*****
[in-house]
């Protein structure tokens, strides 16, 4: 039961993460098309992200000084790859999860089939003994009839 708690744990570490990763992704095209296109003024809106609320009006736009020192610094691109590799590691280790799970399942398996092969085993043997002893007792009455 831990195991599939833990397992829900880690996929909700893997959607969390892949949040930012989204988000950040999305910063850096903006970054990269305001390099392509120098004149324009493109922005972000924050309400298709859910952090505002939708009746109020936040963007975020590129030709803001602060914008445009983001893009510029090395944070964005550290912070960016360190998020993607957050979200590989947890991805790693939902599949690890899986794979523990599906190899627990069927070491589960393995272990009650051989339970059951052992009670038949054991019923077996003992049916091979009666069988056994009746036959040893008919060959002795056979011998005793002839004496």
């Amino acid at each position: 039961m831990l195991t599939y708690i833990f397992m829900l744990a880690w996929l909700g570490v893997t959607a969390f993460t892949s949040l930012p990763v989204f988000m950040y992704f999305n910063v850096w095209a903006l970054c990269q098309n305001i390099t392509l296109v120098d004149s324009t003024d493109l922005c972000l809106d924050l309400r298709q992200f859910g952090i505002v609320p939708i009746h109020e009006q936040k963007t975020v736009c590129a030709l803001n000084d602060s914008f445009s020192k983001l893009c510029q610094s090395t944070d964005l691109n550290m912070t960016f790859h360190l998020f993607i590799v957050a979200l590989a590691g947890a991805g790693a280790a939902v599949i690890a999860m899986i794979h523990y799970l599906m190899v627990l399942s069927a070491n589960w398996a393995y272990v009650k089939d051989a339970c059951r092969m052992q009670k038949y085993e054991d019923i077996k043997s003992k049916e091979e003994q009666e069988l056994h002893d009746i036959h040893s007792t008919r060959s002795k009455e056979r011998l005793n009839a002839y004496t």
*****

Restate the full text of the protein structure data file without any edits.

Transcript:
[in-house]
């Protein structure tokens, strides 16, 4: 039961993460098309992200000084790859999860089939003994009839 708690744990570490990763992704095209296109003024809106609320009006736009020192610094691109590799590691280790799970399942398996092969085993043997002893007792009455 831990195991599939833990397992829900880690996929909700893997959607969390892949949040930012989204988000950040999305910063850096903006970054990269305001390099392509120098004149324009493109922005972000924050309400298709859910952090505002939708009746109020936040963007975020590129030709803001602060914008445009983001893009510029090395944070964005550290912070960016360190998020993607957050979200590989947890991805790693939902599949690890899986794979523990599906190899627990069927070491589960393995272990009650051989339970059951052992009670038949054991019923077996003992049916091979009666069988056994009746036959040893008919060959002795056979011998005793002839004496």
């Amino acid at each position: 039961m831990l195991t599939y708690i833990f397992m829900l744990a880690w996929l909700g570490v893997t959607a969390f993460t892949s949040l930012p990763v989204f988000m950040y992704f999305n910063v850096w095209a903006l970054c990269q098309n305001i390099t392509l296109v120098d004149s324009t003024d493109l922005c972000l809106d924050l309400r298709q992200f859910g952090i505002v609320p939708i009746h109020e009006q936040k963007t975020v736009c590129a030709l803001n000084d602060s914008f445009s020192k983001l893009c510029q610094s090395t944070d964005l691109n550290m912070t960016f790859h360190l998020f993607i590799v957050a979200l590989a590691g947890a991805g790693a280790a939902v599949i690890a999860m899986i794979h523990y799970l599906m190899v627990l399942s069927a070491n589960w398996a393995y272990v009650k089939d051989a339970c059951r092969m052992q009670k038949y085993e054991d019923i077996k043997s003992k049916e091979e003994q009666e069988l056994h002893d009746i036959h040893s007792t008919r060959s002795k009455e056979r011998l005793n009839a002839y004496t």